（第 17 号）
报告题目：Mechanistic Development of the Lucite ALPHA Process and other Pd-diphosphineCatalyzedMethoxycarbonylations
报告人：Dr. Jonathan Iggo
Department of Chemistry, University of Liverpool, Liverpool, U.K.
The Lucite ALPHA process for the manufacture of methyl methacrylate (MMA) uses radically different chemistry from the conventional acetone cyanohydrin (ACH) process. Commercialization of the process was critically dependent on improvements in catalyst lifetime. Identification of the reaction intermediates, resting states and catalyst decay processes by Iggo, Heaton, and Whyman provided crucial direction in the development of the process and the adoption of counter-intuitive process conditions. This resulted in the successful commercialization of this new process. This lecture will describe this and related mechanistic work.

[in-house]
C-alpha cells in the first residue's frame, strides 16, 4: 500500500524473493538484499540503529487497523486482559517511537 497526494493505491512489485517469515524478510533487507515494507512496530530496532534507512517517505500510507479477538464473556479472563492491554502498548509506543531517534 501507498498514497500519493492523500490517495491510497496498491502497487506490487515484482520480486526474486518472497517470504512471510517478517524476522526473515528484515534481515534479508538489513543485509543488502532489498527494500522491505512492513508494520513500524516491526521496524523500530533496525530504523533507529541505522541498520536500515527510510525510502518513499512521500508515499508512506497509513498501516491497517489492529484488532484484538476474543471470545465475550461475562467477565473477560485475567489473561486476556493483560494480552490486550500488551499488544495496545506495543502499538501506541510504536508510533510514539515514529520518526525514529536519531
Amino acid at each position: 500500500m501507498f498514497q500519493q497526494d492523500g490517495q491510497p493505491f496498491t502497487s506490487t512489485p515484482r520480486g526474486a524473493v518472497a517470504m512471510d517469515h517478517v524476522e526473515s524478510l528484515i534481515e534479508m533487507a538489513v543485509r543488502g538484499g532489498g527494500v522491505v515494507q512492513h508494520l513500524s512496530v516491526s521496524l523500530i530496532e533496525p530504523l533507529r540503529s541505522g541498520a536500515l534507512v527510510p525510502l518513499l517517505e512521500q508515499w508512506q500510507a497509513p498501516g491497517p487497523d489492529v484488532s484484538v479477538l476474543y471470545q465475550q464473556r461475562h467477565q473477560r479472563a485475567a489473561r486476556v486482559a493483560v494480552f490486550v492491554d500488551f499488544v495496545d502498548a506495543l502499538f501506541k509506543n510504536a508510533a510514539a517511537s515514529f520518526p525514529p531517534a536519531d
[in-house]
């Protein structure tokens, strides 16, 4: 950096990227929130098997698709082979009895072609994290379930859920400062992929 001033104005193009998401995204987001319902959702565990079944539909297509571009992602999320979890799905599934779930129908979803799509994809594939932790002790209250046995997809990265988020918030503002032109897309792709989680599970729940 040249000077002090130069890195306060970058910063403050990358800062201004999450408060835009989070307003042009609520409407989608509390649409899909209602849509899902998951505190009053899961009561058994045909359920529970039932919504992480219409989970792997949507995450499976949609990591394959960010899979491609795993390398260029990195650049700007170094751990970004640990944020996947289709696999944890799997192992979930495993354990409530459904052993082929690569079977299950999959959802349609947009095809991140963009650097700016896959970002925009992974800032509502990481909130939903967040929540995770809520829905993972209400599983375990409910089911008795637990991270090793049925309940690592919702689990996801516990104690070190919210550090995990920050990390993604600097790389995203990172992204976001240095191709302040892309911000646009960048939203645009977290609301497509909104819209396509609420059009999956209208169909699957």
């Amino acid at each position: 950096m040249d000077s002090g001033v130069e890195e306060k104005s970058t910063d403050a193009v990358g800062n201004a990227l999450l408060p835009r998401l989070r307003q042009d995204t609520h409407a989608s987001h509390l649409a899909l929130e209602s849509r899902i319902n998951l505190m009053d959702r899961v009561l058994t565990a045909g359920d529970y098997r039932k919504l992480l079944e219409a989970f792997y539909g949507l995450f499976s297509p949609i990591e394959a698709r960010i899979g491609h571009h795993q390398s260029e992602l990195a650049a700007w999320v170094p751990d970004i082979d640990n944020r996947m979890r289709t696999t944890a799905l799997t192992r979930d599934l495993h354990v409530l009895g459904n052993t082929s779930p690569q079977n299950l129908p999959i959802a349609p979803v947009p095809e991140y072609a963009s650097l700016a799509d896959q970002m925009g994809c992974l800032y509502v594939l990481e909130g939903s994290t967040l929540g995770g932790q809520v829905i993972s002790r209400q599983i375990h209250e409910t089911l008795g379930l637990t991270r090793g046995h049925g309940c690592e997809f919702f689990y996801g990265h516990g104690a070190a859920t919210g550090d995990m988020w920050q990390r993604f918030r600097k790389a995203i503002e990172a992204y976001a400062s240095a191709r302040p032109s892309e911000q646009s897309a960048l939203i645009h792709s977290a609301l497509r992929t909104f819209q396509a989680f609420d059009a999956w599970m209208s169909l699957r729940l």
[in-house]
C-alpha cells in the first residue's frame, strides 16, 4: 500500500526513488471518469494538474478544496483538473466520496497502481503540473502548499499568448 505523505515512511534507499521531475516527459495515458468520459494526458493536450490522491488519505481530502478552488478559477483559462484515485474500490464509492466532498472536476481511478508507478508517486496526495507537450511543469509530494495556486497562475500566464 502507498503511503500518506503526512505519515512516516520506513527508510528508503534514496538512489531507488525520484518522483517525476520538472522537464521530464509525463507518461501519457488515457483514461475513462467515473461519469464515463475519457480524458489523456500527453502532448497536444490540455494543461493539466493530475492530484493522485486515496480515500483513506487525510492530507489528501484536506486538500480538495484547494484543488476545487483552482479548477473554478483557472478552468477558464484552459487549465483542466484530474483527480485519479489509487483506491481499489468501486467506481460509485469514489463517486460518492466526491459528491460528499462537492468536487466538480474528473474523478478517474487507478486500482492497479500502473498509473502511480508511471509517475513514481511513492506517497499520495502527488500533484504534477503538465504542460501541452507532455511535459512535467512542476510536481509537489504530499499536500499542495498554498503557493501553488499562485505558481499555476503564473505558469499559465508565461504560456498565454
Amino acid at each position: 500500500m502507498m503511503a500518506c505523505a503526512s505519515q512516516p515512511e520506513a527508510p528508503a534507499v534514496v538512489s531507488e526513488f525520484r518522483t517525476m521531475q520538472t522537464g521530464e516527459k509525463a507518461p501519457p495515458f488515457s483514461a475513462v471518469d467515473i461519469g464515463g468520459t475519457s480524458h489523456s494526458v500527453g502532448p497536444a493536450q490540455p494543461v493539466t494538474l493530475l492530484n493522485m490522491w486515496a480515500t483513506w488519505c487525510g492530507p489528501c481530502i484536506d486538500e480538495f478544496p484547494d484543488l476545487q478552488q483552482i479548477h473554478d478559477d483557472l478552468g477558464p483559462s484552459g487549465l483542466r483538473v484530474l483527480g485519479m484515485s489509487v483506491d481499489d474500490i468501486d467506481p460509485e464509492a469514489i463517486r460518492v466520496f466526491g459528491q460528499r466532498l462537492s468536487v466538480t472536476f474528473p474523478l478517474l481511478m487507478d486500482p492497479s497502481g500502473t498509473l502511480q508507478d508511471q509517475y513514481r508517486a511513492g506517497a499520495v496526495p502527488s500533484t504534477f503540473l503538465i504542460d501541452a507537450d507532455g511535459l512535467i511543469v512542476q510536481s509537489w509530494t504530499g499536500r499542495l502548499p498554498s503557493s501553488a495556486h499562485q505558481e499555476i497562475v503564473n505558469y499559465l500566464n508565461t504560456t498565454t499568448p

After completing his PhD with Dr Martin Mays at the University of Cambridge, U.K. and a post-doc with Prof Bernard Shaw at the University of Leeds, Dr. Iggo joined the Faculty at the Queens University of Belfast as a “New Blood” lecturer before moving to the University of Liverpool where he is currently a Senior Lecture in the Department of Chemistry. With Prof. Heaton, Iggo set up the Liverpool High Pressure Spectroscopy Group. DrIggo's research interests are focused on in and ex situ and in operando studies of mechanism in organometallic catalysis; Iggo developed the world’s first, practicable, NMR system for studying working organometallic catalysts where one or more substrate is a gas and was closely involved in the development of the Lucite ALPHA Process for methyl methacrylate. Iggo also works with Xiao on understanding the mechanism of asymmetric hydrogens and transfer hydrogenations. More recently Iggo (with Wallace) has been developing chemical shift imaging with chemical shift gradients to study reactions occurring along a chemical gradient and has applied this technique to study the formation of gels and the interactions of guest molecules with the gel fibres.